I relate to this big time! Tell me if you do too. A year ago I exercised a ton; Yoga, running, weights and more running! But I couldn’t do it anymore, too busy. Nowadays, DiseaseProof draws major attention, so I had to step up my game, hopefully you’ve noticed. Long story short, I was leaving the gym near death. Now I’ve cut back. I still exercise 6 days a week, but for shorter intervals and no more working out twice a day. That was crazy!

Clearly, pushing yourself to mental and physical exhaustion is a dumb idea. Our bodies need sufficient rest and recovery to function properly and previous reports insist Americans are overworked and under-slept. So cut yourself a break. You probably need it.

Image credit: Happy Dave

Osteoporosis Protection for Life!

You might not realize it, but osteoporosis is an epidemic, effecting 8 million American women and 2 million men, yes men can get it too, and causes 1.5 million bone fractures each year. Now, in his brand new DVD, Osteoporosis Protection for Life, Dr. Fuhrman discusses the causes of osteoporosis, offers prevention strategies, like nutrition and exercise, and dispels a lot of the misinformation about osteoporosis.

Like how drugs aren’t the answer. In January, a study came out linking the popular osteoporosis drug Fosamax with esophageal cancer. From October 2005 to May 2008, the FDA received 23 claims of patients being diagnosed with esophagus cancer and Fosamax is the suspect drug in 21 cases and the concomitant drug in 2. And previously, Fosamax and its generic alendronate were found to be associated with irregular heartbeat. Eek!

Then later in January, we learned not all exercise is created equal. Cyclists, despite being thin and fit, actually have more osteoporosis. That’s why researchers suggested bike-riders add running and weight-training to their workouts. Strong muscles mean strong bones and no hip fractures. Because just the other day a study in the Journal of the American Medical Association revealed mortality, i.e. death risk, after a hip fracture lasts for at least 10 years.

So, if broken hips, brittle bones and drug side effects aren’t your thing, give Osteoporosis Protection for Life a try. In it, Dr. Fuhrman also talks about how much calcium people need and the importance of getting vitamin D, the sunshine vitamin, what foods are loaded with calcium, such as Bok-choy and spinach, and for you fitness nuts, like me, Dr. Fuhrman demonstrates some funky exercises, like squat jumps, lunge walks and superman swim. It’s a bird, it’s a plane!

Okay, not to be all salesy, but if you’re a man or woman, or just a smart-alecky twenty-something like me, Osteoporosis Protection for Life could be a launching pad on your way to strong, healthy bones. No one wants to be a hunchback when they’re older—right?

Image credit: Drfuhrman.com

Cyclists May Have More Osteoporosis

You’ve probably heard it before. Exercise is really good for your bones. It makes them stronger. But a new study in Medicine & Science in Sports & Exercise claims cyclists were 2.5 to 3 times more likely to develop osteoporosis or near-osteoporosis. However, biker riders did have less body fat and more muscle. Adding running or weight lifting to a workout can help stimulate the bones and keep them strong; via KiroTV.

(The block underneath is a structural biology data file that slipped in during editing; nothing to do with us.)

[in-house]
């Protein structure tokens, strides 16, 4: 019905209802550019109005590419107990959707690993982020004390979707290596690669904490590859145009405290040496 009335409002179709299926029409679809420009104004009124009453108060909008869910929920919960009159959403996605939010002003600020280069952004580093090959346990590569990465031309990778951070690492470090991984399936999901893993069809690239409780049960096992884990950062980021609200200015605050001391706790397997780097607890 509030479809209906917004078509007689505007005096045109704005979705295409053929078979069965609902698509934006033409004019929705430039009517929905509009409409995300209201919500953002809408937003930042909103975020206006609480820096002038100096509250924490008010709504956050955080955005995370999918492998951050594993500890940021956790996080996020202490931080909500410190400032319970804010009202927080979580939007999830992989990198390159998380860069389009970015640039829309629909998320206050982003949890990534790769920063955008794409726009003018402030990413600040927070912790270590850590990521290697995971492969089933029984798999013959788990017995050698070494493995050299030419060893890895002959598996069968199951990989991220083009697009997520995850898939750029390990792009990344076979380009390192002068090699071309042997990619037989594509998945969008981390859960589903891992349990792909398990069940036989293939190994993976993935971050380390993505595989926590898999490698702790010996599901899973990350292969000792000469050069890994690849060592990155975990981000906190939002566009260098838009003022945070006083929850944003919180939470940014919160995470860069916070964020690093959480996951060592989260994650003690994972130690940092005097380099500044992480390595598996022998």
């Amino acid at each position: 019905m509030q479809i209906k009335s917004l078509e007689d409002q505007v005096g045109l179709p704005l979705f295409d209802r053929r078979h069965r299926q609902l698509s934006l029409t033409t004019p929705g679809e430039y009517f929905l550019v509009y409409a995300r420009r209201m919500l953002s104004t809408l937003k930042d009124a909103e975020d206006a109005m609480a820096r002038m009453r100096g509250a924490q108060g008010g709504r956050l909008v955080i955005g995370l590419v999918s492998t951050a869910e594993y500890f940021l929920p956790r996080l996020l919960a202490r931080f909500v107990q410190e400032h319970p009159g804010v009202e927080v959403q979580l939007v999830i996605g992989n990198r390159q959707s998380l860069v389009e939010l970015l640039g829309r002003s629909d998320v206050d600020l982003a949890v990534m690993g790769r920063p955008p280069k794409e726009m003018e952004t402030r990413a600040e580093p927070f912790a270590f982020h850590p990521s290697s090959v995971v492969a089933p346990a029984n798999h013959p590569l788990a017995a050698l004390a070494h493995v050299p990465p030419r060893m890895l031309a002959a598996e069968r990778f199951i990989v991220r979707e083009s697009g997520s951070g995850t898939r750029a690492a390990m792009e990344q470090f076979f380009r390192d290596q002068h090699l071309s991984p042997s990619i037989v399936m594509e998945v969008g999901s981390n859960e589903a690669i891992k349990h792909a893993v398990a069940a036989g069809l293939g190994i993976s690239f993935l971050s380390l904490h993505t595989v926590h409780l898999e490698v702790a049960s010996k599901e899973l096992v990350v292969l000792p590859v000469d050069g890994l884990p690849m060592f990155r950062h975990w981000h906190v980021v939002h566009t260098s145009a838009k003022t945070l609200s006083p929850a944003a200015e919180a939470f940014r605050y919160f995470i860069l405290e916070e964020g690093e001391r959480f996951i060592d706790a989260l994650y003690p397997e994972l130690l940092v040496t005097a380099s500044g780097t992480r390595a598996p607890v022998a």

In other news, the osteoporosis drug Fosamax has been linked to esophageal cancer. And, getting plenty of vitamin D, the sunshine vitamin, is a great way to keep bones strong and healthy. So is using a weighted vest.

Image credit: semuthutan

Keep Your Fitness on Track, Log Your Progress...

As a kid, I logged all my exercising, religiously! Every rep, mile, pushup, pull-up and minute spent hitting a punching bag was accounted for. Nowadays I don’t write it down, but I keep a sharp mental tally.

And the American Academy of Family Physicians recommends keeping an exercise journal. Here are some suggestions to keep your fitness on track:

  • Write down every physical activity that you do each day, including what you do and how long you spend doing it.
  • Don't just log going for a run or lifting weights. Everyday chores that burn calories count, too. Track activities such as cleaning and vacuuming, or even walking the dog.
  • Keep the journal with you, so you can write things down before you forget.
  • Commit to entering information in the journal every day.

You know this already, but it pays to exercise. Recent research shows exercise curbs appetite and reduces anger and aggressiveness in obese children. Heck, even our president-elect is a fitness junky.

Actually, last year I blogged about my diet and exercise routine for a week.

Via HealthDay New.
 

Stay Fit in 30-Minutes

A lot of people say they don’t have time to exercise. Even doctors can’t find the time!

So, if you’re hard-pressed to get a work out in. Angela Stovall, a master trainer at 24 Hour Fitness in Chino, California, put together this 30-minute work out:

Five minutes cardio warm-up: five minutes walking lunges, then alternate between 10 walking lunges and 10 abdominal crunches for three sets.

Hop on the treadmill for five minutes at 3.5 mph: simultaneously doing three-to-five pound bicep curls and shoulder presses. Watch your form.

Then to the mat for 10-20 push-ups: alternate with 10-20 tricep bench dips, three sets of each.

Run stairs or jump on a cardio stair stepper for 5 minutes: then finish with 25 no-weight standing squats and 50 side bends.

This is cute. But 30 minutes doesn’t work for me. Between Yoga classes, lifting weights and running on and off the treadmill, I exercise WAY more than 30 measly minutes.

Oh, and try training like a Spartan or a U.S. Navy Seal. Eye of the tiger baby!

Via That’sFit.